Racial preferences in university admissions aim to increase the representation of minorities in higher education. Some, however, have objected to these policies and argue students should be admitted based on academic merit, not based on race.
And evidence suggests that race-based admissions policies negatively affect minority students.
In a 2013 article entitled “The Sad Irony of Affirmative Action,” Gail Heriot argues that racial preferences in admissions have “backfired.” According to Heriot,
… [O]ne consequence of widespread race-preferential policies is that minority students tend to enroll in colleges and universities where their entering academic credentials put them toward the bottom of the class… When the most prestigious schools relax their admissions policies in order to admit more minority students, they start a chain reaction, resulting in a substantial credentials gap at nearly all selective schools.
And according to Stephen Cole and Elinor Barber, authors of the book “Increasing Faculty Diversity: The Occupational Choices of High-Achieving Minority Students,”
It is a fact that in virtually all selective schools…where racial preferences in admission is practiced, the majority of African American students end up in the lower quarter of their class.
In 2009, the University of Texas, which practiced race-preferential admissions, had the following SAT scores and GPAs based on race:
- Asian students had an SAT score of 1991 (out of 2400) and a GPA of 3.07 (out of 4.0)
- White students had an SAT score of 1914, a GPA of 3.04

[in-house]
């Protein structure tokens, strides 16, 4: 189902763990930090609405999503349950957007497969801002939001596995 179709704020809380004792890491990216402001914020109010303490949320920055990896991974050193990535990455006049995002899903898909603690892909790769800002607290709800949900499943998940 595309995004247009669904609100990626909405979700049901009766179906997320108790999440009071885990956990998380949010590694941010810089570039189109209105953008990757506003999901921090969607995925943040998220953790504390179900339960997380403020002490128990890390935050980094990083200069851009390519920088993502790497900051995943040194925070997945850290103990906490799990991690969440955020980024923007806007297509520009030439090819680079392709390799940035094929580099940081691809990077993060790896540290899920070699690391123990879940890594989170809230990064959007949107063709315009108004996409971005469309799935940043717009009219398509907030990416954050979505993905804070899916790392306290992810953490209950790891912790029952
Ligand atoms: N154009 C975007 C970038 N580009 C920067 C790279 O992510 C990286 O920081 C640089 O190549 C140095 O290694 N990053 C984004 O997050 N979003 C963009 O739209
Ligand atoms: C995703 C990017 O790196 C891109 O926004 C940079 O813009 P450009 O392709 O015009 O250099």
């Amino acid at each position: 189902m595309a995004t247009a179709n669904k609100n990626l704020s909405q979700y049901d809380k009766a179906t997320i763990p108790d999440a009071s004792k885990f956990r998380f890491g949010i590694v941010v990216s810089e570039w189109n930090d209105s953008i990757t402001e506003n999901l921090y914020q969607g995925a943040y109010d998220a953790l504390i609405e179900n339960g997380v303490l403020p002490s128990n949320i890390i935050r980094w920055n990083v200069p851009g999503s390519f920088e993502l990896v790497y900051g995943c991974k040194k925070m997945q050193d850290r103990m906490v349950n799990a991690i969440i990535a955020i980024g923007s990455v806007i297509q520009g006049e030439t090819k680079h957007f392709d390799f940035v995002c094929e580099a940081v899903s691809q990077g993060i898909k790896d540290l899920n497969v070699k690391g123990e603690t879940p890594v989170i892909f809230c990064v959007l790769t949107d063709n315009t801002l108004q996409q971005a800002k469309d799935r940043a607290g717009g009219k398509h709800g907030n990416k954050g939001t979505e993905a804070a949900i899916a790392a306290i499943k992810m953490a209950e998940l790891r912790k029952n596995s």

- Hispanic students had an SAT score of 1794, a GPA of 2.83
- African-American students had an SAT score of 1524, a GPA of 2.57
This raises the question, do Americans even want their race or ethnicity to be a factor in college admissions?
Many say no. According to a 2019 study done at the Pew Research center, nearly three-fourths (73 percent) of a representative sample of Americans said that race or ethnicity should not be a factor.
Another 2016 polling showed that 70 percent of Americans believe colleges should base admissions solely on merit. The study found that 26 percent of the Americans surveyed believe that it is important to take race and ethnicity into account for diversity purposes.
So far, there are nine states that have banned racial preferences:
- California (1996)
- Washington (1998)
- Florida (1999)
- Michigan (2006)
- Nebraska (2008)
- Arizona (2010)
- New Hampshire (2012)
- Oklahoma (2012)
- Idaho (2020)
Recently, the North Carolina legislature introduced a bill that would similarly ban racial preferences in admissions and hiring.
Sevan Gulleyan is a junior at NC State University majoring in political science and is a Martin Center intern.